Einstein and relativity

Science and maths educator Selwyn Holland shares a lesson on physicist Albert Einstein and how his theories of relativity significantly changed our understanding of time and gravity with related findings about the speed of light and the concept of spacetime.

Listen to this episode using the audio player above or by podcast via iTunes or Spotify or Stitcher (or search for “Wide Open Air Exchange” on your preferred podcast platform).

You’ll hear about Einstein’s Theory of Special Relativity (and with it non-inertial motion, constant speed and time dilation) and his Theory of General Relativity (and with it gravity, acceleration and the curvature of spacetime) and how his famous equation E=mc2 fits in this story.

Selwyn is also enthusiastic about Einstein the person and his humanitarian efforts and influence in the scientific community. This episode covers some of the historical context of his work, his contributions to debate about quantum mechanics and atomic theory, and his prediction of gravitational waves which was only recently confirmed.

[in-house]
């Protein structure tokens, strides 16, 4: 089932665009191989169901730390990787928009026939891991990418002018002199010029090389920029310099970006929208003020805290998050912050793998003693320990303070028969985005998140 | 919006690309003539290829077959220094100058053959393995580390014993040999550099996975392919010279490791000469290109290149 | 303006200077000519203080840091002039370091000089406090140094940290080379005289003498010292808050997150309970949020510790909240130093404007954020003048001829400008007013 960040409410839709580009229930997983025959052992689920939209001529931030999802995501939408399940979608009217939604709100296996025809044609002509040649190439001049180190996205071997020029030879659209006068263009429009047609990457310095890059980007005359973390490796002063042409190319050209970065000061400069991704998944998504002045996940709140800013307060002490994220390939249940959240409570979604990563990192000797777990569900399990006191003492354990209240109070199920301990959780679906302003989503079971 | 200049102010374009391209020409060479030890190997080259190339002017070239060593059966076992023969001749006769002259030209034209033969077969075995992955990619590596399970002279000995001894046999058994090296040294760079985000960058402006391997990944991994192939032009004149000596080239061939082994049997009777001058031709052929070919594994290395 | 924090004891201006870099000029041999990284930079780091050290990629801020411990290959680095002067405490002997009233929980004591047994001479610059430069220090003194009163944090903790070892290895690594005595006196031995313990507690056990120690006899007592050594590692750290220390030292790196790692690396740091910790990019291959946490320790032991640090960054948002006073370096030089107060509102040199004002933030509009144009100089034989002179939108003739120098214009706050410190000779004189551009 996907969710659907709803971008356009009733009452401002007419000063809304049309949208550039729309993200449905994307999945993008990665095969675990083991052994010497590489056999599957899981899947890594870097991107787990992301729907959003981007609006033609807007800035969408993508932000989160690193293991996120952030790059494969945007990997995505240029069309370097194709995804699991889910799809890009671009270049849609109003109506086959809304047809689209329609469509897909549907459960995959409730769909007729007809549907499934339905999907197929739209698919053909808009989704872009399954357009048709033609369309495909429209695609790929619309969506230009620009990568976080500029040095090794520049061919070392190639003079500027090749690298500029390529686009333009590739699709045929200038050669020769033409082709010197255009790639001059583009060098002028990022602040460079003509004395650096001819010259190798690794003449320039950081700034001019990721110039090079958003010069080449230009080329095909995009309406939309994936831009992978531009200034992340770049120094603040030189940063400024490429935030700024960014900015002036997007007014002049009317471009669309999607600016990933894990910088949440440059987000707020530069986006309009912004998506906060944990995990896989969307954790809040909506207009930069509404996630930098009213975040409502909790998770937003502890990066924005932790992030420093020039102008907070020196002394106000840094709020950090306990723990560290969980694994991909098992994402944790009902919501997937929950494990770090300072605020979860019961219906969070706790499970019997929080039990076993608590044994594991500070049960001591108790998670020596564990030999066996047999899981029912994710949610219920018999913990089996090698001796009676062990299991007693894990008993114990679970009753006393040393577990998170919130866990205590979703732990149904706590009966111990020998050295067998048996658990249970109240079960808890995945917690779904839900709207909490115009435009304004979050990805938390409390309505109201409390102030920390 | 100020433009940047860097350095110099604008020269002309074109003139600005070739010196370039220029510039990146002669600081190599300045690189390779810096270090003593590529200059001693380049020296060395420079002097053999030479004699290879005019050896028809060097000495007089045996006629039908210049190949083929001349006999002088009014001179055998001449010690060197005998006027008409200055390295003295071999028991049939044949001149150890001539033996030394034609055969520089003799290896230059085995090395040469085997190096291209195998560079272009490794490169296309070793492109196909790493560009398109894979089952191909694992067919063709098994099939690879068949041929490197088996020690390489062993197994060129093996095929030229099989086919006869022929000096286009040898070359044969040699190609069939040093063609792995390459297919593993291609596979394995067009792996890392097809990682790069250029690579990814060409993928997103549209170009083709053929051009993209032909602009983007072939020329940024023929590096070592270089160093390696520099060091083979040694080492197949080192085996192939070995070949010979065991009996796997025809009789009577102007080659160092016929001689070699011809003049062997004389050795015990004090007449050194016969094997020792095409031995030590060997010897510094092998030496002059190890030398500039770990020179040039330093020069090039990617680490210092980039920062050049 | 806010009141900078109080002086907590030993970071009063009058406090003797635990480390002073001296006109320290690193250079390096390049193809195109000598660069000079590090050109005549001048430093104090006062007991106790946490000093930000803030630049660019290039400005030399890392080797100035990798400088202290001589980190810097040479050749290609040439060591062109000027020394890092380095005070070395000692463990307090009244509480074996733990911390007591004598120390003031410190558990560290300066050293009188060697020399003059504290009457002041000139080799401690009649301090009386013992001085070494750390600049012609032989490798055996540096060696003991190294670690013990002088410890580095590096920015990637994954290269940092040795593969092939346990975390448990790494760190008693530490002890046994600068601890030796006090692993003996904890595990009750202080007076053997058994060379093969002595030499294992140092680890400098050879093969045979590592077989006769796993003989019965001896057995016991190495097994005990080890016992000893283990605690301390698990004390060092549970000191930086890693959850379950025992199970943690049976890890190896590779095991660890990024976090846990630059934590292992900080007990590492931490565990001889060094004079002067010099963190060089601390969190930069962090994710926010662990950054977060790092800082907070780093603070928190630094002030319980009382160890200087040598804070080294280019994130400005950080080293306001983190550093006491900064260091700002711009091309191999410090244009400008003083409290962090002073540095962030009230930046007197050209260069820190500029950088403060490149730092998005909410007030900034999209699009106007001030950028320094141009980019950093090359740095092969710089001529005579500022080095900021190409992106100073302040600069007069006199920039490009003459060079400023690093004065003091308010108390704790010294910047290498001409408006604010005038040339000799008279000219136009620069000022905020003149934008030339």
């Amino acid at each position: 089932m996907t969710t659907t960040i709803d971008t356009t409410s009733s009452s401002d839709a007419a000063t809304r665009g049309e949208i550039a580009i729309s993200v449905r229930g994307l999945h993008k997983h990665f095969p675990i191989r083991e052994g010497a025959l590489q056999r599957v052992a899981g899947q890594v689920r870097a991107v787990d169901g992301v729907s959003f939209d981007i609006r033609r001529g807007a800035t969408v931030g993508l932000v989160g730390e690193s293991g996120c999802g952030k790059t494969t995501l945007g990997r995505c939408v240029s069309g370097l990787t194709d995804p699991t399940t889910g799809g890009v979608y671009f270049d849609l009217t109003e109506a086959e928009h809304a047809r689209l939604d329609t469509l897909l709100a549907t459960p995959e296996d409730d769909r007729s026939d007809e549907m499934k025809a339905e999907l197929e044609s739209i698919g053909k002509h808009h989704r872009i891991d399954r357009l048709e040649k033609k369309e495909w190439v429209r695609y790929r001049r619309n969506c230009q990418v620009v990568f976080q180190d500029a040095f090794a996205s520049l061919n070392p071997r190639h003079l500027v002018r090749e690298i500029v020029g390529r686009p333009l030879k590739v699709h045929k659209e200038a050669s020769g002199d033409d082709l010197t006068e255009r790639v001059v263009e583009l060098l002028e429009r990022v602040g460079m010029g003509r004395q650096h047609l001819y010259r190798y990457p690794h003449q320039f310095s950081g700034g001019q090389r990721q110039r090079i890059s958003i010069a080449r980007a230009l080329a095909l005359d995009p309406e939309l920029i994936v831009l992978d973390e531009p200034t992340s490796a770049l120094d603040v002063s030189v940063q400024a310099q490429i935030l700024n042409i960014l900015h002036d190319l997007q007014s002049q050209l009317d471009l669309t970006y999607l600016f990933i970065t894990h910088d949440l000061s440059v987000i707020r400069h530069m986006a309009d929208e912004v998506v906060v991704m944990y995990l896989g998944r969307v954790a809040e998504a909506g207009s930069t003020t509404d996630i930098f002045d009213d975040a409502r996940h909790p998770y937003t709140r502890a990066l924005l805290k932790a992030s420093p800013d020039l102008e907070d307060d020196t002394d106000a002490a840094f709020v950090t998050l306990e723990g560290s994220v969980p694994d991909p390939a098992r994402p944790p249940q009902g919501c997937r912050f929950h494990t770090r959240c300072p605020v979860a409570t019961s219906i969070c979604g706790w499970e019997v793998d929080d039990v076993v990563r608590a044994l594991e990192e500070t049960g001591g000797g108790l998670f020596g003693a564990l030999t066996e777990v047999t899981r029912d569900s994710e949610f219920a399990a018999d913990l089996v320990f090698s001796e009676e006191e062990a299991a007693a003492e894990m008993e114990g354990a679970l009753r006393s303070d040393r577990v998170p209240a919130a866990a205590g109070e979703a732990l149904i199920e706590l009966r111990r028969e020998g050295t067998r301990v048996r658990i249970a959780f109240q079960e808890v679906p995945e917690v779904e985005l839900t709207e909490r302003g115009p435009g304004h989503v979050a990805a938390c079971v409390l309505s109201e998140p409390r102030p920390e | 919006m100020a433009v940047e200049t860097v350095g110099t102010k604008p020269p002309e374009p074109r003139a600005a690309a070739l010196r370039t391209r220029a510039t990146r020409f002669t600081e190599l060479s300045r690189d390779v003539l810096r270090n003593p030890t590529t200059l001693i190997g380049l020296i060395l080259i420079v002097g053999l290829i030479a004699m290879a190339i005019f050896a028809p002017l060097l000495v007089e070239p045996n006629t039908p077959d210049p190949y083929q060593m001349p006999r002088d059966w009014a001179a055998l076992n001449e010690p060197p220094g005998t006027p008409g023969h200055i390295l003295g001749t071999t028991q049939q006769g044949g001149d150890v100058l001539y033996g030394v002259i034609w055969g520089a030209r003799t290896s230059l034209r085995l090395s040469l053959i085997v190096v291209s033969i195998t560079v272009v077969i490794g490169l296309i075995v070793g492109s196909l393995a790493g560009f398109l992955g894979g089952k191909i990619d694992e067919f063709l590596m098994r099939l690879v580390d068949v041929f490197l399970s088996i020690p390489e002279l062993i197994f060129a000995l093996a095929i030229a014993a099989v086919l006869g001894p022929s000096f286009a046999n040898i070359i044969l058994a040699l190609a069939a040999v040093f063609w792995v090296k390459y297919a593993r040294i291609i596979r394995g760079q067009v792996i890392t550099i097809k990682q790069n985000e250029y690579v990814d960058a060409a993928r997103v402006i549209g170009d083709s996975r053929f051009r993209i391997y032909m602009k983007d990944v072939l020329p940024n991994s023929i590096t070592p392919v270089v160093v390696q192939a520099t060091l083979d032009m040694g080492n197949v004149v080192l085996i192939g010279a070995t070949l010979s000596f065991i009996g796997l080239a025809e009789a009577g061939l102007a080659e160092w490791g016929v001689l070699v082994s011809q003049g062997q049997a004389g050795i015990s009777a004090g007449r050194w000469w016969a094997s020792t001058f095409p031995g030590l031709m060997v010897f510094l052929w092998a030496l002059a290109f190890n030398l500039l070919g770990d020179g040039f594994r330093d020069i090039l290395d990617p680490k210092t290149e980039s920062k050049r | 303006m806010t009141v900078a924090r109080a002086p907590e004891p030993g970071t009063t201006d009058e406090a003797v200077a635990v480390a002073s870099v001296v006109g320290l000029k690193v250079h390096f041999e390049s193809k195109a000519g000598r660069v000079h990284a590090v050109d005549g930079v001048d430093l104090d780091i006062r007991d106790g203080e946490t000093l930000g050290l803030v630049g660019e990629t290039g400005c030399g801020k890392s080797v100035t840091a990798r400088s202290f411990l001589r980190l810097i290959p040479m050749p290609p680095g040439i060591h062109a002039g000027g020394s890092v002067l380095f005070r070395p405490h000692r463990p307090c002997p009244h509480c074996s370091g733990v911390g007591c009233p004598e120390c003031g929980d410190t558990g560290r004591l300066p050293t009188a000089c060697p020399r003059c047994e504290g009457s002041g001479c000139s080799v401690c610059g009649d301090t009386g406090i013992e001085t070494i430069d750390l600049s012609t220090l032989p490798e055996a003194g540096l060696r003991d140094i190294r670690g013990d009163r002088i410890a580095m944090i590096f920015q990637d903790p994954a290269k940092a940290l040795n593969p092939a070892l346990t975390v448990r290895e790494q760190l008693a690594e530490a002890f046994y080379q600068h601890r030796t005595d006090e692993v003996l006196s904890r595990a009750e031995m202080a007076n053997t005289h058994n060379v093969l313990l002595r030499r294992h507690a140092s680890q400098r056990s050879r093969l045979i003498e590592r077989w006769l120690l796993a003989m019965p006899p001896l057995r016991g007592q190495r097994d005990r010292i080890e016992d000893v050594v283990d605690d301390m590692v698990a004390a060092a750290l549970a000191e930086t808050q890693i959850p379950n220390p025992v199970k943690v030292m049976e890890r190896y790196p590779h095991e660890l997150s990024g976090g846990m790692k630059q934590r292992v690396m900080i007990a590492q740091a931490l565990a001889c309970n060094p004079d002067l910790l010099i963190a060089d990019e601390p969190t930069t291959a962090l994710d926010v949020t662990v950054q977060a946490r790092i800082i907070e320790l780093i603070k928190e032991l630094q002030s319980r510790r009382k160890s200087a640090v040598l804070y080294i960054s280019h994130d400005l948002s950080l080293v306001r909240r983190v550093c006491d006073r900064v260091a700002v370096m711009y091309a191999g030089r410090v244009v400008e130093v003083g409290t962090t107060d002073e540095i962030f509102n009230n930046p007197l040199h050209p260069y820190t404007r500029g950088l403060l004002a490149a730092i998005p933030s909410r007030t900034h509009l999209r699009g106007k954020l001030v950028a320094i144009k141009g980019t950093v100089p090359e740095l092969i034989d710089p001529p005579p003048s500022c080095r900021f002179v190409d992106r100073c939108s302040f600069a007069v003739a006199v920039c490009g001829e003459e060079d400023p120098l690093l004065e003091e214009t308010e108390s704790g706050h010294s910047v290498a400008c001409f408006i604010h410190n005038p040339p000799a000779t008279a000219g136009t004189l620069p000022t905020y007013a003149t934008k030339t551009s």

A version of this conversation was first broadcast on the radio on 2SER 107.3FM

In the feature photo above, Selwyn Holland is holding The Everything Einstein Book by Shana Priwer and Cynthia Phillips.

Audio clips and the closing music featured in this episode are from the soundtrack to Young Einstein by Mushroom records from the movie by Yahoo Serious.

The regular theme music of the Wide Open Air Exchange comes from The Pogues song ‘Tuesday Morning’.

The photo below is of Albert Einstein in 1947 by Orren Jack Turner via Wikimedia Commons.

Following from my non-academic remarks about the psychology of time and relativity during this episode, I was interested to later find this journal article which proposes to fill a gap between psychology and physics: ‘Psychological Spacetime: Implications of Relativity Theory for Time Perception‘.

And following from the reference to Pythagoras and his contributions to music theory, I was interested to read more in this article: ‘Pythagoras’ Discovery of the Mathematics of Harmonic Relationships

To comment on any aspect of this episode, or share further articles of interest, you’re welcome to join our Discord group for the Wide Open Air Exchange.

The photo below is of Albert Einstein lecturing in Vienna in 1921 by Ferdinand Schmutzer via Wikimedia Commons.

The other Wide Open Air Exchange episode referred to during this conversation is with astronomer and astrophysicist Sarah Caddy.

Selwyn Holland’s previous lesson on the Moon is also available.

They’re all the credits and references that I can think of!

Happy lifelong learning.

Christine Gallagher

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